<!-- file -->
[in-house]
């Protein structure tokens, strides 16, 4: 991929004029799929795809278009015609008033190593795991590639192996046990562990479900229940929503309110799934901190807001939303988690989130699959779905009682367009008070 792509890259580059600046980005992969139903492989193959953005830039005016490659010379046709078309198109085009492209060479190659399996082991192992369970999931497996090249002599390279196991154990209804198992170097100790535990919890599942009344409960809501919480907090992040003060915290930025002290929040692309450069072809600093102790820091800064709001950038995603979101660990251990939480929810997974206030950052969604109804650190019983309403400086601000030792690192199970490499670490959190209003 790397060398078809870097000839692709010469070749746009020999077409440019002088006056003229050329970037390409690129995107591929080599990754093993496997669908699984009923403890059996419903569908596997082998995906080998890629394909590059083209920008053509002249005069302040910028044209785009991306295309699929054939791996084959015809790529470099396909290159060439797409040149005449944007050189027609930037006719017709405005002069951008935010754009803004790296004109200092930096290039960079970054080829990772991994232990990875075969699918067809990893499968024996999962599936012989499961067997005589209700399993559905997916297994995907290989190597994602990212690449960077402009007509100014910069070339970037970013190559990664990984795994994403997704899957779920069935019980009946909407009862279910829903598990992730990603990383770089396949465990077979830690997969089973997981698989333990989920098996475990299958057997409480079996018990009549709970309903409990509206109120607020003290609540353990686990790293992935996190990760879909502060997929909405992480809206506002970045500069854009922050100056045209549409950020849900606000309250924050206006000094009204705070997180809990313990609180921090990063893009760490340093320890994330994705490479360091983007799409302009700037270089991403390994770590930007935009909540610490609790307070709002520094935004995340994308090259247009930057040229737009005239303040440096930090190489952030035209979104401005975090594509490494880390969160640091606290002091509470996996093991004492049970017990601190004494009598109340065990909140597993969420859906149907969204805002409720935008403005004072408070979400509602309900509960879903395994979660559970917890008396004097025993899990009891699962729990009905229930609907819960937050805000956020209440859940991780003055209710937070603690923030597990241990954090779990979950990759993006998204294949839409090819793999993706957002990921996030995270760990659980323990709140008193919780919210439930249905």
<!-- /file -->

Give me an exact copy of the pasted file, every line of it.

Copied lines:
[in-house]
């Protein structure tokens, strides 16, 4: 991929004029799929795809278009015609008033190593795991590639192996046990562990479900229940929503309110799934901190807001939303988690989130699959779905009682367009008070 792509890259580059600046980005992969139903492989193959953005830039005016490659010379046709078309198109085009492209060479190659399996082991192992369970999931497996090249002599390279196991154990209804198992170097100790535990919890599942009344409960809501919480907090992040003060915290930025002290929040692309450069072809600093102790820091800064709001950038995603979101660990251990939480929810997974206030950052969604109804650190019983309403400086601000030792690192199970490499670490959190209003 790397060398078809870097000839692709010469070749746009020999077409440019002088006056003229050329970037390409690129995107591929080599990754093993496997669908699984009923403890059996419903569908596997082998995906080998890629394909590059083209920008053509002249005069302040910028044209785009991306295309699929054939791996084959015809790529470099396909290159060439797409040149005449944007050189027609930037006719017709405005002069951008935010754009803004790296004109200092930096290039960079970054080829990772991994232990990875075969699918067809990893499968024996999962599936012989499961067997005589209700399993559905997916297994995907290989190597994602990212690449960077402009007509100014910069070339970037970013190559990664990984795994994403997704899957779920069935019980009946909407009862279910829903598990992730990603990383770089396949465990077979830690997969089973997981698989333990989920098996475990299958057997409480079996018990009549709970309903409990509206109120607020003290609540353990686990790293992935996190990760879909502060997929909405992480809206506002970045500069854009922050100056045209549409950020849900606000309250924050206006000094009204705070997180809990313990609180921090990063893009760490340093320890994330994705490479360091983007799409302009700037270089991403390994770590930007935009909540610490609790307070709002520094935004995340994308090259247009930057040229737009005239303040440096930090190489952030035209979104401005975090594509490494880390969160640091606290002091509470996996093991004492049970017990601190004494009598109340065990909140597993969420859906149907969204805002409720935008403005004072408070979400509602309900509960879903395994979660559970917890008396004097025993899990009891699962729990009905229930609907819960937050805000956020209440859940991780003055209710937070603690923030597990241990954090779990979950990759993006998204294949839409090819793999993706957002990921996030995270760990659980323990709140008193919780919210439930249905």